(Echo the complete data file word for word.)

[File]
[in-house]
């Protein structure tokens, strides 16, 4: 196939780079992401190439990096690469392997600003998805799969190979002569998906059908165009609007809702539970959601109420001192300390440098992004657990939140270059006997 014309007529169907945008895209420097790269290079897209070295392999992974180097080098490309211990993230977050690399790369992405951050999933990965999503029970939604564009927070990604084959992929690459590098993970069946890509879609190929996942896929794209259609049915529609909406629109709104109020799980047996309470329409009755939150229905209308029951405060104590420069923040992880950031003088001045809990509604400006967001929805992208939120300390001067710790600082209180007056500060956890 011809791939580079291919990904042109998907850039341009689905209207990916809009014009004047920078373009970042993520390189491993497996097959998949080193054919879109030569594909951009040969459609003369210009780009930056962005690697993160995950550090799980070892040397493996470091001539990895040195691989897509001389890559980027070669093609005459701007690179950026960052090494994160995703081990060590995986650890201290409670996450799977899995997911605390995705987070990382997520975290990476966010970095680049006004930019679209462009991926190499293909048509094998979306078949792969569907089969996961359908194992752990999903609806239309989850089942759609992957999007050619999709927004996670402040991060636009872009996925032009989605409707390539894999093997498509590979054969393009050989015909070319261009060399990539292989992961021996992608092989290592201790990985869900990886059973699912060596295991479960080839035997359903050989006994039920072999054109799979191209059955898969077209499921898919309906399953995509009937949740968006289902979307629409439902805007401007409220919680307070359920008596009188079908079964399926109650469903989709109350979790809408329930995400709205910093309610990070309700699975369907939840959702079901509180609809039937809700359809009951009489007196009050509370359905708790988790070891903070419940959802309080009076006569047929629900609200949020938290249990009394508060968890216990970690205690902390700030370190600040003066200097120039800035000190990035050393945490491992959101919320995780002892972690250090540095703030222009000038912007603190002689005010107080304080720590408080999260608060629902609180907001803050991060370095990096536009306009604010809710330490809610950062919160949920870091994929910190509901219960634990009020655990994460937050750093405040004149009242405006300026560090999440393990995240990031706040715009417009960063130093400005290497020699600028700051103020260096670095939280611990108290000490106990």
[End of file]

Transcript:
[in-house]
């Protein structure tokens, strides 16, 4: 196939780079992401190439990096690469392997600003998805799969190979002569998906059908165009609007809702539970959601109420001192300390440098992004657990939140270059006997 014309007529169907945008895209420097790269290079897209070295392999992974180097080098490309211990993230977050690399790369992405951050999933990965999503029970939604564009927070990604084959992929690459590098993970069946890509879609190929996942896929794209259609049915529609909406629109709104109020799980047996309470329409009755939150229905209308029951405060104590420069923040992880950031003088001045809990509604400006967001929805992208939120300390001067710790600082209180007056500060956890 011809791939580079291919990904042109998907850039341009689905209207990916809009014009004047920078373009970042993520390189491993497996097959998949080193054919879109030569594909951009040969459609003369210009780009930056962005690697993160995950550090799980070892040397493996470091001539990895040195691989897509001389890559980027070669093609005459701007690179950026960052090494994160995703081990060590995986650890201290409670996450799977899995997911605390995705987070990382997520975290990476966010970095680049006004930019679209462009991926190499293909048509094998979306078949792969569907089969996961359908194992752990999903609806239309989850089942759609992957999007050619999709927004996670402040991060636009872009996925032009989605409707390539894999093997498509590979054969393009050989015909070319261009060399990539292989992961021996992608092989290592201790990985869900990886059973699912060596295991479960080839035997359903050989006994039920072999054109799979191209059955898969077209499921898919309906399953995509009937949740968006289902979307629409439902805007401007409220919680307070359920008596009188079908079964399926109650469903989709109350979790809408329930995400709205910093309610990070309700699975369907939840959702079901509180609809039937809700359809009951009489007196009050509370359905708790988790070891903070419940959802309080009076006569047929629900609200949020938290249990009394508060968890216990970690205690902390700030370190600040003066200097120039800035000190990035050393945490491992959101919320995780002892972690250090540095703030222009000038912007603190002689005010107080304080720590408080999260608060629902609180907001803050991060370095990096536009306009604010809710330490809610950062919160949920870091994929910190509901219960634990009020655990994460937050750093405040004149009242405006300026560090999440393990995240990031706040715009417009960063130093400005290497020699600028700051103020260096670095939280611990108290000490106990």